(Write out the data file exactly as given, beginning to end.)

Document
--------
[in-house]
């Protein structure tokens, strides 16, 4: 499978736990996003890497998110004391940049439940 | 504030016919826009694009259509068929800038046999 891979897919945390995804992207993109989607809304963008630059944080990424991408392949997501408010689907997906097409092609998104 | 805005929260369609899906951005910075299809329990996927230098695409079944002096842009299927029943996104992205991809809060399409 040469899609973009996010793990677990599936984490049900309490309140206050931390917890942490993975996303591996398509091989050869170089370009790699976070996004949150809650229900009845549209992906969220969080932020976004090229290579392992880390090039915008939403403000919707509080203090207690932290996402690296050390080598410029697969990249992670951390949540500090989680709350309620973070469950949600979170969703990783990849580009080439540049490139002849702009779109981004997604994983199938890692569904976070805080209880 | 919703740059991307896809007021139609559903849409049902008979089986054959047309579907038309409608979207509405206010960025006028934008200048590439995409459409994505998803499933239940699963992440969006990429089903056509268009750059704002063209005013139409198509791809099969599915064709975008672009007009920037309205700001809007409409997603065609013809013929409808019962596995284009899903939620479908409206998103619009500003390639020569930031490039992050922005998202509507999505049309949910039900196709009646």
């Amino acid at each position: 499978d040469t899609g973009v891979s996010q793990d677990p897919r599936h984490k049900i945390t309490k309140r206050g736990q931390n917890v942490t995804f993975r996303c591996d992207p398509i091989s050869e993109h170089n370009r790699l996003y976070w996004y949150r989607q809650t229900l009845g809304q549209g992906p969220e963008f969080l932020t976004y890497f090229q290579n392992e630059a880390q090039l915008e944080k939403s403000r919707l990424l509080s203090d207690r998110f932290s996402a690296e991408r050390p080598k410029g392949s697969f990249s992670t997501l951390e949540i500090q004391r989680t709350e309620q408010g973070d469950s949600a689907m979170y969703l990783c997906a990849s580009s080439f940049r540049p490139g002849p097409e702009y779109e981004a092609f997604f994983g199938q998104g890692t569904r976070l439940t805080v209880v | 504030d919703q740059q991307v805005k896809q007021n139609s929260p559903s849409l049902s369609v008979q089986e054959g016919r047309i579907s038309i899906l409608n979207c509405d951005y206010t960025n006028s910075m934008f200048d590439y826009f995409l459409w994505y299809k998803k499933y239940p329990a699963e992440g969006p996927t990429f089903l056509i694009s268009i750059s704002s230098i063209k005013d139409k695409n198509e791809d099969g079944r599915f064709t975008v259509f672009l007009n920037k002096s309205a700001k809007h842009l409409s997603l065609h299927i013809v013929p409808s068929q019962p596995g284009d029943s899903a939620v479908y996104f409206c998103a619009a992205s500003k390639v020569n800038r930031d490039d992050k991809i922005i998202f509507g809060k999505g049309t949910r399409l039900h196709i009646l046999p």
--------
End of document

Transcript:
[in-house]
């Protein structure tokens, strides 16, 4: 499978736990996003890497998110004391940049439940 | 504030016919826009694009259509068929800038046999 891979897919945390995804992207993109989607809304963008630059944080990424991408392949997501408010689907997906097409092609998104 | 805005929260369609899906951005910075299809329990996927230098695409079944002096842009299927029943996104992205991809809060399409 040469899609973009996010793990677990599936984490049900309490309140206050931390917890942490993975996303591996398509091989050869170089370009790699976070996004949150809650229900009845549209992906969220969080932020976004090229290579392992880390090039915008939403403000919707509080203090207690932290996402690296050390080598410029697969990249992670951390949540500090989680709350309620973070469950949600979170969703990783990849580009080439540049490139002849702009779109981004997604994983199938890692569904976070805080209880 | 919703740059991307896809007021139609559903849409049902008979089986054959047309579907038309409608979207509405206010960025006028934008200048590439995409459409994505998803499933239940699963992440969006990429089903056509268009750059704002063209005013139409198509791809099969599915064709975008672009007009920037309205700001809007409409997603065609013809013929409808019962596995284009899903939620479908409206998103619009500003390639020569930031490039992050922005998202509507999505049309949910039900196709009646």
């Amino acid at each position: 499978d040469t899609g973009v891979s996010q793990d677990p897919r599936h984490k049900i945390t309490k309140r206050g736990q931390n917890v942490t995804f993975r996303c591996d992207p398509i091989s050869e993109h170089n370009r790699l996003y976070w996004y949150r989607q809650t229900l009845g809304q549209g992906p969220e963008f969080l932020t976004y890497f090229q290579n392992e630059a880390q090039l915008e944080k939403s403000r919707l990424l509080s203090d207690r998110f932290s996402a690296e991408r050390p080598k410029g392949s697969f990249s992670t997501l951390e949540i500090q004391r989680t709350e309620q408010g973070d469950s949600a689907m979170y969703l990783c997906a990849s580009s080439f940049r540049p490139g002849p097409e702009y779109e981004a092609f997604f994983g199938q998104g890692t569904r976070l439940t805080v209880v | 504030d919703q740059q991307v805005k896809q007021n139609s929260p559903s849409l049902s369609v008979q089986e054959g016919r047309i579907s038309i899906l409608n979207c509405d951005y206010t960025n006028s910075m934008f200048d590439y826009f995409l459409w994505y299809k998803k499933y239940p329990a699963e992440g969006p996927t990429f089903l056509i694009s268009i750059s704002s230098i063209k005013d139409k695409n198509e791809d099969g079944r599915f064709t975008v259509f672009l007009n920037k002096s309205a700001k809007h842009l409409s997603l065609h299927i013809v013929p409808s068929q019962p596995g284009d029943s899903a939620v479908y996104f409206c998103a619009a992205s500003k390639v020569n800038r930031d490039d992050k991809i922005i998202f509507g809060k999505g049309t949910r399409l039900h196709i009646l046999p």